Sunday, February 28, 2016

Pollarding a tree? Make a Wattle Hut!

There are a lot of Mulberry trees on our street.  For years, at some point in midwinter, most of my neighbors get out there and pollard them, leaving the few remaining branches to remain with their denuded cauliflower stumps.  Without being entirely sure why we do this but not wanting to be the pariah of my good neighbors I have gone and done it too.  I think the previous owners of my residence were field workers and they did some interesting braiding with the branches. I've always liked this little flair of non-conformity.  That creative branchwork has been something I wanted to riff on further. While there are many shallow justifications for pollarding online I've been unimpressed by their rigor. The whole thing feels a little like cropping a dogs ears or something. Since I didn't really know why we were doing the cutting to begin with, I wanted to imbue this ritual with more meaning.  Today my boys and I got out there and finally made a small wattle hut.  A coupe notes on the making process.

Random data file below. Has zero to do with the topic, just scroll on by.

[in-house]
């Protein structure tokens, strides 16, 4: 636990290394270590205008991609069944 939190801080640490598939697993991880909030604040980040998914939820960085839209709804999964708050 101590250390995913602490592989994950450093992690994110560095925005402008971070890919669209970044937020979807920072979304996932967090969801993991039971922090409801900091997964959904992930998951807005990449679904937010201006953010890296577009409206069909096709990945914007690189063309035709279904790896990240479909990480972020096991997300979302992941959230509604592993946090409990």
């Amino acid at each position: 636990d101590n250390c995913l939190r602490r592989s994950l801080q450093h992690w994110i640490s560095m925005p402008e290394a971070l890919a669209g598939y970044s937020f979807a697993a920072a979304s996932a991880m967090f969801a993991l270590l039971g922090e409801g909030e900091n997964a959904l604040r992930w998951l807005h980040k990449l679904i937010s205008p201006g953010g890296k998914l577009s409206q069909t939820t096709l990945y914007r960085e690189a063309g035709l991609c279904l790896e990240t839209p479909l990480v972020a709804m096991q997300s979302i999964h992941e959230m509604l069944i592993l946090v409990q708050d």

1. To trim the tree correctly you have to cut the branches relatively close to their base.  
2. To do the wattle correctly you have to recut the base of the branch so the associated curved element segment is eliminated.  This allows you to work with a fairly straight "bow-like" piece.  

3. I thought it might require more than one tree to make this structure and I stock piled three trees worth of branches before starting. Ultimately, I think you can do it with just one.

Anyway, if you want to lighten the load to the dump and your looking for something useful to do with your pollarding you might try this (or something else!).

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